Price disparities can be caused by market failure. The main forms of market failure that are relevant for disability aids and equipment are the exercise of market power and information problems.
The Direction asked the QCA to inquire into the exercise of market power in aids and equipment markets. Market power enables a firm to charge prices that include unreasonably high profits. Exclusive dealing and price discrimination facilitated by internet 'geo-blocking' — the practice of foreign equipment manufacturers protecting their Australian distributors by not allowing direct sales of their product from overseas to Australia — have been suggested as mechanisms used by suppliers to exercise market power.
Market failure can also occur when consumers do not have all the information they need to make good choices. Imperfect information can result in consumers not selecting the most cost-effective equipment or aid for their particular situation, which can in turn create a perception of price disparity or otherwise reduce consumer welfare.
Market power means that firms have the ability to raise and maintain prices above a competitive level. Competitive prices reflect efficient costs and a reasonable return on capital invested in the business. Prices that exceed efficient costs reduce economic welfare, in part because some consumers who are willing to purchase a product for what it costs society to produce are unable to do so because the supplier is charging excessive prices.
A firm with market power can raise prices above the level that would prevail in a competitive market. Market power can be exercised when there are a small number of firms but is dependent on the nature of rivalry in the market and barriers to entry or expansion. Each firm knows that price competition will hurt all of the competitors, and in markets where there are few competitors and high barriers to entry, firms may adopt strategies that limit price competition.
Identifying the exercise of substantial market power is technically difficult, particularly in markets where products compete in terms of their non-price characteristics as well as price. Price differences in themselves do not necessarily indicate a market power problem. Barriers to new firms or products entering a market are highly relevant for identifying market power. Very high profit levels can also be caused by the exercise of market power. However, by themselves these factors do not necessarily mean that market power exists or has been used in a way that breaches competition laws.
In general, the investigation has not identified substantial barriers to entry, the existence of excessive profits or clear evidence of the abuse of market power in disability aids and equipment markets.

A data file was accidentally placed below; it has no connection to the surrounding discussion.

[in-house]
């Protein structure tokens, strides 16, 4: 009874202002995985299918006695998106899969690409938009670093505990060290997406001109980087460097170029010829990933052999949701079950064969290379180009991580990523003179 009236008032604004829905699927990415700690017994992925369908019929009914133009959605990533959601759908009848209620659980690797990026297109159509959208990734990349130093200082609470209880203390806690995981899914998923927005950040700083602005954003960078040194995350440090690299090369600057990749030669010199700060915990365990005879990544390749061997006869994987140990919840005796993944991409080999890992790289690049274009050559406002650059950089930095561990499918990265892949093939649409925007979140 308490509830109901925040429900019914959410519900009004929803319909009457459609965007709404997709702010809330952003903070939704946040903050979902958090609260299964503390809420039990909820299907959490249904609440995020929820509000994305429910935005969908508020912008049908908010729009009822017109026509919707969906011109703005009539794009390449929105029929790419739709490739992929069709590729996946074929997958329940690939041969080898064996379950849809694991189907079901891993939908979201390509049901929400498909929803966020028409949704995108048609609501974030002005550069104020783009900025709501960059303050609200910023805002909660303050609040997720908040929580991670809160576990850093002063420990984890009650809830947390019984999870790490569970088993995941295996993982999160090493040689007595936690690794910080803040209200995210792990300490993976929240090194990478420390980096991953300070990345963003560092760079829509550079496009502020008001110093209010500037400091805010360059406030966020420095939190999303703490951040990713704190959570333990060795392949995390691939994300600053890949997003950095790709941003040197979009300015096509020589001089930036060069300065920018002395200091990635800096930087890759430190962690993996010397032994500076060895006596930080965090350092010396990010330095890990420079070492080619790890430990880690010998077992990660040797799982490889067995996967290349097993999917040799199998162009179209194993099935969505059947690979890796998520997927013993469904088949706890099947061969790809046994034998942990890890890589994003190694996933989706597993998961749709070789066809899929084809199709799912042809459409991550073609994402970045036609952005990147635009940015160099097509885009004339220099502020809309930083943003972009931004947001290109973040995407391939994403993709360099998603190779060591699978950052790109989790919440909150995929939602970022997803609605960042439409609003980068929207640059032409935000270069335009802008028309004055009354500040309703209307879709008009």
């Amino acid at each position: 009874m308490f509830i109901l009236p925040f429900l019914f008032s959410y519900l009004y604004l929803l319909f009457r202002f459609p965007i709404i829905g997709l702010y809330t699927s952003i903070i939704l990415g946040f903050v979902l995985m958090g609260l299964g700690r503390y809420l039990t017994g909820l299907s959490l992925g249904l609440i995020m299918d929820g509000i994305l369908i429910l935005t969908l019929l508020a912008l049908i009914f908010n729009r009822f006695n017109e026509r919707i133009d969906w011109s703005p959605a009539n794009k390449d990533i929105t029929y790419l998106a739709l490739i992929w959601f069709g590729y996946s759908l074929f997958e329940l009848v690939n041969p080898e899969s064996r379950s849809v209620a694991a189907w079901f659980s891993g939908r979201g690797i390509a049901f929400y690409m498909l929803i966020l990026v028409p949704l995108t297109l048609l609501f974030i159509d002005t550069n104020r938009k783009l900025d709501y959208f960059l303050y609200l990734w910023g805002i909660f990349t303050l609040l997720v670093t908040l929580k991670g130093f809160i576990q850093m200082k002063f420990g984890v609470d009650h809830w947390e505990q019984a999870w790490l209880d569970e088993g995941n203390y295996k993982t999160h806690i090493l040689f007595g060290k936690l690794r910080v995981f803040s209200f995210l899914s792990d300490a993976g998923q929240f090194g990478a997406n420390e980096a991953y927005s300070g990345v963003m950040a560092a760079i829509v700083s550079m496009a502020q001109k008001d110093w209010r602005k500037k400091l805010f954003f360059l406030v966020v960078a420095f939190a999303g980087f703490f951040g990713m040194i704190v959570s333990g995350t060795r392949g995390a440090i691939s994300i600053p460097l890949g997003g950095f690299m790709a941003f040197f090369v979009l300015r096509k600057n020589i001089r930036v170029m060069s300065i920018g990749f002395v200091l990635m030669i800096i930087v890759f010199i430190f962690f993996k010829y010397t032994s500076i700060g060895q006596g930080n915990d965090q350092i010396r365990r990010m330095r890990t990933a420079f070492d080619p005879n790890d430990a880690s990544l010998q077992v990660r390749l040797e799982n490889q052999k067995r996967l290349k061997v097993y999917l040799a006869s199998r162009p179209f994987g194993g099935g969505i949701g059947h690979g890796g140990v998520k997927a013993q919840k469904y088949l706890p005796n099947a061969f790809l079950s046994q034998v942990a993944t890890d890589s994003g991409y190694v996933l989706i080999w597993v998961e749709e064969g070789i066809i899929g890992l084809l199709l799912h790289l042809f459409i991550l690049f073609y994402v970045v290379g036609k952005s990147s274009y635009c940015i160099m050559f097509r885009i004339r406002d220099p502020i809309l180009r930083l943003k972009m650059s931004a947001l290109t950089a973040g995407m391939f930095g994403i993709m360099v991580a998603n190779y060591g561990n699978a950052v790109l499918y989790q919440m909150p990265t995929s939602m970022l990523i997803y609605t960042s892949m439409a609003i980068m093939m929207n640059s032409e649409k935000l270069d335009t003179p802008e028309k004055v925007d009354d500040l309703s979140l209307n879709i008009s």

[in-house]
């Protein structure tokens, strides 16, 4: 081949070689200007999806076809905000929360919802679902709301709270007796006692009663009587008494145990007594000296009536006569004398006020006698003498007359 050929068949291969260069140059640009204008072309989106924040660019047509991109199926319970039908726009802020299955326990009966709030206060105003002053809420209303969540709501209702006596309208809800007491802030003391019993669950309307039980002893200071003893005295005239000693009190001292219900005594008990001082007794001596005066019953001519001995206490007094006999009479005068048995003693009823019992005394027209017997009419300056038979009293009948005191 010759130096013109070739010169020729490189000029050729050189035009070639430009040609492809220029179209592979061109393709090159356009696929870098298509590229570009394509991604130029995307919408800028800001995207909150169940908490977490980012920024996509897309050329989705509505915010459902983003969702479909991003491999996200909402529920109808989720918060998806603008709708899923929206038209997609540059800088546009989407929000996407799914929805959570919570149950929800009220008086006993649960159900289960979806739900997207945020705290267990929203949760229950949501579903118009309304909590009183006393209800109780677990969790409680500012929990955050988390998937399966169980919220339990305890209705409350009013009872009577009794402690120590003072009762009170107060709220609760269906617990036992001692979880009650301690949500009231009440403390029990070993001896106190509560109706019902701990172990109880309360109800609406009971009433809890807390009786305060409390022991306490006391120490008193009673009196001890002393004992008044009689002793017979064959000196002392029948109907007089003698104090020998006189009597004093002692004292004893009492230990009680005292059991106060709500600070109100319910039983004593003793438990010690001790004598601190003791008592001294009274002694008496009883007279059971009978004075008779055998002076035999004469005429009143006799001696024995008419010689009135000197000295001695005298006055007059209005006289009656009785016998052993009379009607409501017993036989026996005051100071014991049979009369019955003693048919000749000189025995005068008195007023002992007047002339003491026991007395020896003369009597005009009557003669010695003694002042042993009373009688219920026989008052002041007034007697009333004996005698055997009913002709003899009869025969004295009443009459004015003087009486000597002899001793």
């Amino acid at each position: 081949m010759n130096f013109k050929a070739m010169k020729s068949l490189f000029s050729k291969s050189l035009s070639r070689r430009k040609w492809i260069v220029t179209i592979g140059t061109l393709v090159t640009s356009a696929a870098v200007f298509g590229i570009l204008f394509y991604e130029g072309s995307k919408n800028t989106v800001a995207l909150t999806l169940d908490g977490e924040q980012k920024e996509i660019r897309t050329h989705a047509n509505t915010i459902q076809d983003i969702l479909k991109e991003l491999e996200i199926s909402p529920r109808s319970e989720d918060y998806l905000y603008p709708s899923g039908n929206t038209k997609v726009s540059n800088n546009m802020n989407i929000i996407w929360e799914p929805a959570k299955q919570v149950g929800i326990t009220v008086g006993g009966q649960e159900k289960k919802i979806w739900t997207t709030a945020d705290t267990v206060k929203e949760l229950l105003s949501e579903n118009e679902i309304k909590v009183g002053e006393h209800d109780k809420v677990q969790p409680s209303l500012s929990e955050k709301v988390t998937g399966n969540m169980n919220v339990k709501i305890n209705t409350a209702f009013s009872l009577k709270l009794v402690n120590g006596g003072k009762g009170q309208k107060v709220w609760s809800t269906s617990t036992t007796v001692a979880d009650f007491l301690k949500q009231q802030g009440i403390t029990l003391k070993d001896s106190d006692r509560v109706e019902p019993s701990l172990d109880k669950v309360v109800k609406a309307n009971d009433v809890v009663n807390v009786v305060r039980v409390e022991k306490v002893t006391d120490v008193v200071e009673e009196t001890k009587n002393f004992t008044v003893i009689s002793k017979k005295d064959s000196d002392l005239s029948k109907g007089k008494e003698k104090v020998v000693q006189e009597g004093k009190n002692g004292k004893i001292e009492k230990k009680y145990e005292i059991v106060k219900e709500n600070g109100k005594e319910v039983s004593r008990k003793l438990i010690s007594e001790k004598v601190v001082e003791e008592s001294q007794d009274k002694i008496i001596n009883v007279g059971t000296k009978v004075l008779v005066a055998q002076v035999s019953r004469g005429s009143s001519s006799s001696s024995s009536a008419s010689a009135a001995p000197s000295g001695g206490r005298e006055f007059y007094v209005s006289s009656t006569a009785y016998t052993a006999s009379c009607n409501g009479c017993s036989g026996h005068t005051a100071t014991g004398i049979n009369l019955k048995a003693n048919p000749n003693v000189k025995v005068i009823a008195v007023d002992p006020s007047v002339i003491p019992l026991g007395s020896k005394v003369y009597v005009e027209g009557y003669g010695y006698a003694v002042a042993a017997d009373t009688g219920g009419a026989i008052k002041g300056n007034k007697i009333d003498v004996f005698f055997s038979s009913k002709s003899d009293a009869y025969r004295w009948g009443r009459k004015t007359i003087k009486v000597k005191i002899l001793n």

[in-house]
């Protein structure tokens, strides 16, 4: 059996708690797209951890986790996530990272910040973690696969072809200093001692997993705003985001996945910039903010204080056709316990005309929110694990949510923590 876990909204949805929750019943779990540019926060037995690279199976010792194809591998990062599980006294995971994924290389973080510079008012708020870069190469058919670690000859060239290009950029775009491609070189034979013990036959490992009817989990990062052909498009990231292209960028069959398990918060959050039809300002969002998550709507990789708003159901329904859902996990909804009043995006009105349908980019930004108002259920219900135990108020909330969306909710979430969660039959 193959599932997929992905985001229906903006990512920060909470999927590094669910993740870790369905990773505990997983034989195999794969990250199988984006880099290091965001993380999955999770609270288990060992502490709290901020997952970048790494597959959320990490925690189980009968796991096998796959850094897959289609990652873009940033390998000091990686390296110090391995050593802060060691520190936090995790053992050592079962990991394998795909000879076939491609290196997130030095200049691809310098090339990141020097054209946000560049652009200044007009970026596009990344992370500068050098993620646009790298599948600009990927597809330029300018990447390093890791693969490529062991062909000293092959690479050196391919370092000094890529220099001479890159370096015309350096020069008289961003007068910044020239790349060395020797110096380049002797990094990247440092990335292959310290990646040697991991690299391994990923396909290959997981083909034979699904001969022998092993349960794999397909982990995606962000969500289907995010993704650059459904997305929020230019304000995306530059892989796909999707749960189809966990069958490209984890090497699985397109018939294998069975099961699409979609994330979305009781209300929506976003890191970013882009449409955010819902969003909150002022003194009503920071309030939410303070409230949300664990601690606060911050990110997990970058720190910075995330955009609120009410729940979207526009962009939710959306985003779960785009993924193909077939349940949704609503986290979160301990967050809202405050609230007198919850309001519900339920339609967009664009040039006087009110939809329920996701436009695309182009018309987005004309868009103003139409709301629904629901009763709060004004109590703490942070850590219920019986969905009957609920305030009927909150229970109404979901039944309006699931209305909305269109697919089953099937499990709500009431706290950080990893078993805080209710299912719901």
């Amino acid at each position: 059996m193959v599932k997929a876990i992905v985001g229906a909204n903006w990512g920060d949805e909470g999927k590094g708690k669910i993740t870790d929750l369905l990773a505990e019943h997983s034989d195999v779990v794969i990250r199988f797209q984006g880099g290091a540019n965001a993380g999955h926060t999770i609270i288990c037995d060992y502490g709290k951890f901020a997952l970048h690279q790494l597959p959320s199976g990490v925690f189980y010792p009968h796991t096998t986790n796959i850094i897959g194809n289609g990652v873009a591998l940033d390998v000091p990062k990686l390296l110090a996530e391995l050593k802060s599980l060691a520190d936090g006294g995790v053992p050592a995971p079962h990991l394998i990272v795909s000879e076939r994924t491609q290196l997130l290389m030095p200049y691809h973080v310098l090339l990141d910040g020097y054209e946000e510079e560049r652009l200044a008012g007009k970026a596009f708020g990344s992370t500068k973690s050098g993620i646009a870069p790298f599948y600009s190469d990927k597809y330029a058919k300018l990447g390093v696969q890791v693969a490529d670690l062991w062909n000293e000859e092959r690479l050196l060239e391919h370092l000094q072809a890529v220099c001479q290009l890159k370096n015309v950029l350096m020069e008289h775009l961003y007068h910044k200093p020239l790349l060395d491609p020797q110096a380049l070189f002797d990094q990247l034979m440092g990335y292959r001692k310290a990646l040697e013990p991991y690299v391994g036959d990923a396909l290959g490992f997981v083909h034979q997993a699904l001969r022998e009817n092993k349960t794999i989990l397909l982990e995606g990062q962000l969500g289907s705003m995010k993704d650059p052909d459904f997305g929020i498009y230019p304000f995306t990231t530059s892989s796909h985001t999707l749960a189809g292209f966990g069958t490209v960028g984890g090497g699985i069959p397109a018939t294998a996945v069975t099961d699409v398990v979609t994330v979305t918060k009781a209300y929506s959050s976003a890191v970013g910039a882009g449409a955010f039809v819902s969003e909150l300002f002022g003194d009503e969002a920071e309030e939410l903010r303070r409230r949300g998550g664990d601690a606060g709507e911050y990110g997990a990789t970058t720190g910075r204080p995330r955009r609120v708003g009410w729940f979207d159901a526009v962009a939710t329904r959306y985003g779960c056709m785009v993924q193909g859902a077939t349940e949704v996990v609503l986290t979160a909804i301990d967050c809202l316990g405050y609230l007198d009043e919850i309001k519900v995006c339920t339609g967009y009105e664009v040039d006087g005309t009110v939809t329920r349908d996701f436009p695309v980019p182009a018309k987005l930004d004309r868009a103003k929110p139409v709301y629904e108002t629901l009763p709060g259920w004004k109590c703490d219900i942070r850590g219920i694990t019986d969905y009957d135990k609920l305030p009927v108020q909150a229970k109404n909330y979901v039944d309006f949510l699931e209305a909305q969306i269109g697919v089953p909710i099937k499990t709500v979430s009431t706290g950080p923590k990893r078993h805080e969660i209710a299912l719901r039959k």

Even so, there may be some market segments that are more susceptible to the exercise of market power. For instance, in some cases consumers in regional areas, and particularly those outside of cities, may not have the choice of suppliers, products or the associated services available in south east Queensland. Similarly, products that require customisation or repair services are afforded some protection from overseas internet retailers.
Market power resulting from intellectual property is also a potential issue. For example, a patent holder may have a monopoly for a particular device required by a person with disability. In this case society through its government has determined that the benefits of rewarding innovation with a monopoly exceed the costs of higher consumer prices. However, it is important that this policy not be abused.
This issue is more likely to arise for technologically sophisticated products such as communications devices.
Exclusive dealing refers to a situation where a distributor has the exclusive marketing rights for a product or service. The submissions to this inquiry confirm that exclusive dealing is a common practice in the disability aids and equipment business in Australia.
Some stakeholders have suggested that exclusive dealing is used to preserve market power and is, in effect, a barrier to entry for other firms that could distribute a particular product. However, where customer service and customisation is a significant component of the purchase, exclusive dealing arrangements may enhance economic efficiency. This can be illustrated by looking at an example where a dealer has not been granted exclusivity by a manufacturer, importer or wholesaler. Such a dealer may be reluctant to carry inventory, provide a showroom and a trained workforce, or offer equipment trials because other dealers may 'free ride' on those services and undercut prices.
Free riding occurs when customers are able to take advantage of a dealer's showroom and staff expertise to shop for a product and then purchase from an online or no-frills dealer. Moreover, the costs of carrying inventory and training staff in the use of products may lead a manufacturer or distributor to deal with a single retail provider in any given geographic area. This is more likely to be the case in smaller markets. For example, the Magic Mobility submission explains that there is a single distributor of its products for Queensland because it would not make economic sense for two distributors to carry the necessary inventory for display and trials given the low volume of sales for its products in the state.
Price discrimination occurs when a firm charges different prices to different consumers for an identical good or service, for reasons not associated with costs. The ability to engage in price discrimination requires some degree of market power. Absent market power, competitors will take away the customers that are charged higher price-cost margins.